At the start of reproductive life, an ovary contains, on average, several thousands of immature ovules in a resting state that can last for several decades. But how does each resting ovule know that it is time to prepare for ovulation? In a study published in the latest issue of Nature Communications, researchers at Instituto Gulbenkian de Ciencia (IGC; Portugal), at University of Algarve (Portugal), and at University at Albany (USA) discovered in the fruit fly a molecular “alarm clock” that tells resting ovules when is the right time to wake up. Defects in this alarm clock result in female fertility problems.
During their resting period, ovules turn off their genes to enter an almost hibernation-like state. When they wake up, they need to turn their genes back on so they can grow and become ready for ovulation. The research team led by Rui Martinho, from the Center for Biomedical Research at the University of Algarve and Instituto Gulbenkian de Ciencia, and Prashanth Rangan, from University at Albany, discovered that the timing of turning the genes back on is programmed directly into the chromosomes of the ovule. To uncover this mechanism, the research team conducted a series of genetic experiments in fruit flies (Drosophila melanogaster). Paulo Navarro-Costa, the first co-author of this study and researcher at the IGC, explains: “Similarly to humans, fruit fly ovules also have a resting period during meiosis — the specialized cell division required for the formation of healthy reproductive cells. Therefore, this organism could help us understanding exactly how the ovule can turn back on its genes at the right time, a biological mystery until now.”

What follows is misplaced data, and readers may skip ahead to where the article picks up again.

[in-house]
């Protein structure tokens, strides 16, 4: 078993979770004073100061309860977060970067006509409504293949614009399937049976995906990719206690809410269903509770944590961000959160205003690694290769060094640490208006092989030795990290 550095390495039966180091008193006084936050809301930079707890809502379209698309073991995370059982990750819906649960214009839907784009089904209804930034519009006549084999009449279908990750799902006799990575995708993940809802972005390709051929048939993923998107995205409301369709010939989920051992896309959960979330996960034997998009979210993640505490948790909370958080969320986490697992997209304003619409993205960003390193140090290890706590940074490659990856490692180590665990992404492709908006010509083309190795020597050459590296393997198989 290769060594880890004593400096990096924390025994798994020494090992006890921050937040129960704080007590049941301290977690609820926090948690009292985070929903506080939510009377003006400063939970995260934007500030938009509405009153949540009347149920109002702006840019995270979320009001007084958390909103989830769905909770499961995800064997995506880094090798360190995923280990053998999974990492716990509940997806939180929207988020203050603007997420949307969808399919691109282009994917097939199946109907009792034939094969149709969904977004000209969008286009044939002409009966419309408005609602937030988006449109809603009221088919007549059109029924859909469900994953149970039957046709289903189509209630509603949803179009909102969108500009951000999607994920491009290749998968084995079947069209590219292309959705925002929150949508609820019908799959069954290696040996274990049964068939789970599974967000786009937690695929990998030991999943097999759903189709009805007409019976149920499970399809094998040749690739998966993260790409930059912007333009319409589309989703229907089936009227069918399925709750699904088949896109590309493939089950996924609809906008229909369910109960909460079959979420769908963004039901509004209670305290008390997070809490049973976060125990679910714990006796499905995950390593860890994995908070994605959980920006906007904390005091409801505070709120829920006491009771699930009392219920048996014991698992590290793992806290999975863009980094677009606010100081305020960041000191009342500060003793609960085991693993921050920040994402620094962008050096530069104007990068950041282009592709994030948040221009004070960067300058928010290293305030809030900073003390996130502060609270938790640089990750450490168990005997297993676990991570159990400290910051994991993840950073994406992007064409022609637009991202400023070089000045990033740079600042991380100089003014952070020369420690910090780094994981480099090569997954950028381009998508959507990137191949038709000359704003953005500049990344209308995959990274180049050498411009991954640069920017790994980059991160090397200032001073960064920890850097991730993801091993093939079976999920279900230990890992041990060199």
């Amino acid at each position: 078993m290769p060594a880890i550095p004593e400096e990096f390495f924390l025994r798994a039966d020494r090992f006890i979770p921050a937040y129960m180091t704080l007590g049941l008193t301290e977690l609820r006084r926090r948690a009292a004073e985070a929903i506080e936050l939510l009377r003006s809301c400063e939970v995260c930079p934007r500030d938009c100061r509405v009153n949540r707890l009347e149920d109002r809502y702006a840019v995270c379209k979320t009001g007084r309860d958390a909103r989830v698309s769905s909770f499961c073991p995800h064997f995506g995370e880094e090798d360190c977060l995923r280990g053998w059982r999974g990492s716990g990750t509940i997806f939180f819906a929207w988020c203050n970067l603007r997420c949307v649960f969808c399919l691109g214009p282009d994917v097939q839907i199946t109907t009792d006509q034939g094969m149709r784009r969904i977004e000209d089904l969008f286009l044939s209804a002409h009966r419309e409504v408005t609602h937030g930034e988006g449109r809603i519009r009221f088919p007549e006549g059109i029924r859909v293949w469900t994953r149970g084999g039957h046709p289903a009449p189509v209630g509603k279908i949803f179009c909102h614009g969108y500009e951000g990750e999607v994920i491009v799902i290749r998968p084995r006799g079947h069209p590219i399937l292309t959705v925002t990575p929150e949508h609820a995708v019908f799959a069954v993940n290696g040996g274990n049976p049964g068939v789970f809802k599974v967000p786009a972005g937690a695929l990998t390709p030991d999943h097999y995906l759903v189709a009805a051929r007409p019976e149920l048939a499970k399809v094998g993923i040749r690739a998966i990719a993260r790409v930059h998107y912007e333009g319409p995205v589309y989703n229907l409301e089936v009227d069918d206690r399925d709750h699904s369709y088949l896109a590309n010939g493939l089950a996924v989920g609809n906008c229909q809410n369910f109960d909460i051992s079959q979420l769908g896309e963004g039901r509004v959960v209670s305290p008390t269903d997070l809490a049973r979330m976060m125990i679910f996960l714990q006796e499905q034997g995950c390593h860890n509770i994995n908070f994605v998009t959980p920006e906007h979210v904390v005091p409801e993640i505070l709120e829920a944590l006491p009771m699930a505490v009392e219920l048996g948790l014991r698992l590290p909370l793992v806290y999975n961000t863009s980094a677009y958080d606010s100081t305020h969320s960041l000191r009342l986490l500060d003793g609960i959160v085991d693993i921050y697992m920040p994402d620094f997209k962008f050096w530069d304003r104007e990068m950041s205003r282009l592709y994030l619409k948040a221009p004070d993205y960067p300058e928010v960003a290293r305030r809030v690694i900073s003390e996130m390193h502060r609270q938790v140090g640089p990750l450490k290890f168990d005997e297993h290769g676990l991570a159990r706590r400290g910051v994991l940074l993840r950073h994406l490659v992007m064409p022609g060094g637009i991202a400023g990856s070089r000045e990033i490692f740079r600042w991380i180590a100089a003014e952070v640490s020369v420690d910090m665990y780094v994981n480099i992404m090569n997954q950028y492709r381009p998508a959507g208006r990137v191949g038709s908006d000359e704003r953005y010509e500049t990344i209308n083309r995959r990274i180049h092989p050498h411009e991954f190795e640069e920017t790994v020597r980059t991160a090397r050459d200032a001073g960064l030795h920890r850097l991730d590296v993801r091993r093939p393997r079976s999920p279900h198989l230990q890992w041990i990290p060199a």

The results of the research team revealed the ovules keep track of time during meiosis using a process similar to a molecular “alarm clock.” Rui Martinho clarifies the mechanism: “When ovules begin to form, a protein called dKDM5 modifies the chromosomes in a way that they can only activate their genes at the right time. If this alarm clock is incorrectly set, for example, due to defects in the dKDM5 protein, females become infertile because their ovules fail to complete meiosis.”
An unexpected property of this new molecular alarm clock is that it is set at early stages of ovule formation, long before the cell needs to be awakened. “These results illustrate just how important for female fertility is the early life of the ovule. For instance, in the case of humans, the initial stages of ovule formation occur before women are born, while they are still in their mother’s womb. This prenatal development period is, therefore, critical for the future formation of healthy reproductive cells,” says Paulo Navarro-Costa.
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